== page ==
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Does the Brady letter matter?

What is a Brady letter and why is it an issue in the 2018 campaign for San Juan County Sheriff and Prosecutor? 

The Brady doctrine is a pretrial discovery rule that was established by the United States Supreme Court in Brady v. Maryland (1963). The rule requires that the prosecution must turn over all exculpatory evidence to the defendant in a criminal case. Among other things, prosecutors are required to notify defendants and their attorneys whenever a law enforcement official involved in their case has a  record for knowingly lying in an official capacity.

In 2014, there were 22 officers names on Whatcom County's Brady list. The reasons for issuing the Brady letters ranged from being untruthful under oath to making a doctor's appointment, cancelling it and using the sick day to go to at Seahawks game to submitting a report bearing a signature that was not authentic. 

Zac Reimer, who was then an officer with the Whatcom County Sheriff's Office and is now San Juan County Undersheriff, was on the list for submitting a report that he knew bore a signature that was not authentic. 

The incident that resulted in Reimer's Brady letter occurred in 2009 according to Reimer.  A civilian ride-a-long forgot to sign a waiver. Another person, connected to the civilian through a business relationship,  signed the document for her. Reimer erred when he didn't print the name of the person who signed it under the signature.  It was on an official document requested by a superior. 

Because of changes in case law, a Brady letter was issued in 2014 for the five-year-old incident. 

Whatcom Prosecuting Attorney David S. McEachran  wrote a letter to Reimer in September 2018 after the Brady letter became an issue in the election: 

"I went over your file and the incident that gave rise to the finding in 2014. The courts have placed the duty on prosecuting attorneys to provide disclosure of "Potential Impeachment" on all of our witnesses and most importantly law enforcement officers. Consequently, whenever an incident is reported to my office by a law enforcement agency we have to review it to determine if the incident is "potentially impeaching", for the officer/witness and must be disclosed to the defense. The names of all officers are then included on a list that must be given to the defense on any and all cases in which the officer testifies. The repercussions for not including this information can result in overturned convictions and Washington State Bar complaints for my attorneys.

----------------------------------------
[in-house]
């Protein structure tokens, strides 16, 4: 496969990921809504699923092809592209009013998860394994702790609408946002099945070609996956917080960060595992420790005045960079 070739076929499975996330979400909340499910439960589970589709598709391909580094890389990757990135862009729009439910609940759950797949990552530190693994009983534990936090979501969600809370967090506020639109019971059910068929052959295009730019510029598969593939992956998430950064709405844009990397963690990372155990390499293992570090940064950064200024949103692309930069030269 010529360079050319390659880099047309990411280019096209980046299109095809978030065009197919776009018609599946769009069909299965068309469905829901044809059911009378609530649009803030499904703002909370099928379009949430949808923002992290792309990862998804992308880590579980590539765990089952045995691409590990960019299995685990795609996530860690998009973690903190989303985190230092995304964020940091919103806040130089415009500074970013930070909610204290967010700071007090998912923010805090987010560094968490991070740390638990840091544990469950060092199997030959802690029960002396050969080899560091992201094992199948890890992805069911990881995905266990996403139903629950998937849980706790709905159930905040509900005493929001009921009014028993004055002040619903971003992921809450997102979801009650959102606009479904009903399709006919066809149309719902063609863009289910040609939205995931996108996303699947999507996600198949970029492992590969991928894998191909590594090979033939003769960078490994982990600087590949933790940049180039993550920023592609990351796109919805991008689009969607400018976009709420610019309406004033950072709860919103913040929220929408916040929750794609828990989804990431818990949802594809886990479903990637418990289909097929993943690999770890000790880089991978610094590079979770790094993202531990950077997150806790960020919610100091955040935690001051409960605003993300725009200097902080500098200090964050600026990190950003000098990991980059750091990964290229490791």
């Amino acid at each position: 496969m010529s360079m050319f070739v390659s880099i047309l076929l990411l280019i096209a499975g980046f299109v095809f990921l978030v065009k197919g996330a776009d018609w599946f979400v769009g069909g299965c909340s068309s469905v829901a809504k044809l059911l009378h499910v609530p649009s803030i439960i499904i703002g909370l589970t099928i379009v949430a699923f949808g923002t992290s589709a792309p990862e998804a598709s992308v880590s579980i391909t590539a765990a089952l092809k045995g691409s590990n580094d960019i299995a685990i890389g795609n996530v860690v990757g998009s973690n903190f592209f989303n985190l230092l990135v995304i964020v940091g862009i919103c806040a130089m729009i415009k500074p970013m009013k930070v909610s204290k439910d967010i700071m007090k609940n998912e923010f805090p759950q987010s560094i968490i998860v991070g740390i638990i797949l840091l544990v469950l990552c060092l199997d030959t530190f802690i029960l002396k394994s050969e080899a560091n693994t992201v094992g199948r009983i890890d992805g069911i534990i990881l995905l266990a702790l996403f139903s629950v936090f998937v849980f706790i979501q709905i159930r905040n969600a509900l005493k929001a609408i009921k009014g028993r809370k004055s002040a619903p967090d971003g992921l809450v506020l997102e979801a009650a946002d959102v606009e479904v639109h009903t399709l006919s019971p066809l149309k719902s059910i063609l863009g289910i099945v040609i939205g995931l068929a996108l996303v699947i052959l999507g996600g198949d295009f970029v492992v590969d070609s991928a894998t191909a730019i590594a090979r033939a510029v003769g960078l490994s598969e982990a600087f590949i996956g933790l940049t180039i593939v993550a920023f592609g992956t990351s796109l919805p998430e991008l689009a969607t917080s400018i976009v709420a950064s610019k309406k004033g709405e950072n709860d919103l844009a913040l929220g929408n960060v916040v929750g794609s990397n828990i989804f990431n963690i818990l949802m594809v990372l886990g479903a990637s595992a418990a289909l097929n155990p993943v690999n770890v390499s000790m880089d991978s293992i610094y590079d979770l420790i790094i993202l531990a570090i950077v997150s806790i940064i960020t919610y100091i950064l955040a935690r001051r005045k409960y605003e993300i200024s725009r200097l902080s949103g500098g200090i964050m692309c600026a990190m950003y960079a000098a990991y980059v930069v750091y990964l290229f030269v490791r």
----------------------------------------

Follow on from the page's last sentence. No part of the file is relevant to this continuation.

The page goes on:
"Whenever I am asked to review an incident I review it under the guidelines the courts have established and then make a decision. If I feel that the incident is a serious matter concerning the officer's credibility, I can refuse to call that officer in any trials in which he or she was involved. If I don't feel it is a serious matter, but still is "potential impeachment" material I have to pass that on to the defense and the officer is on the "Brady" list. In all letters that I issue to the law enforcement departments, I try to delineate the major issues from ones that I have to disclose, but are not major.

"In your case I did not feel that this was a major incident and felt you were and are a very good and trustworthy officer. In the letter to Sheriff Elfo I stated, "My staff and I have spent a great deal of time reviewing this matter and in reaching this decision. Notwithstanding that, we are very willing to work with Deputy Reimer in present and future cases. We do not view him as a deceptive officer but have decided that the notice has to be given under these facts and under the case law and authorities dealing with discovery matters."

Unfortunately the courts have not given us the authority to remove witnesses from the list on the basis of time. I am sorry to hear that this has come up in the election you mentioned. If the parties were honest, they would review the letter that I wrote and understand that this was not a major incident and does not define you as an officer. However, today elections don't seem to be honest and people are not careful with the facts."


There are questions about how the existence of the Brady letter was handled by  county Sheriff Ron Krebs and the county Prosecutor Randy Gaylord. Both had a duty to disclose its existence. The Sheriff should have informed the Prosecutor and the Prosecutor had a duty to inform defendants' attorneys. According to emails and letters, it appears Gaylord was unaware of the letter for almost two years after Reimer started with the San Juan County Sheriff's Office. It also appears that notification of defendants' attorneys may have  been sporadic.

No questions have been raised about Reimer's performance as a San Juan County Deputy. 


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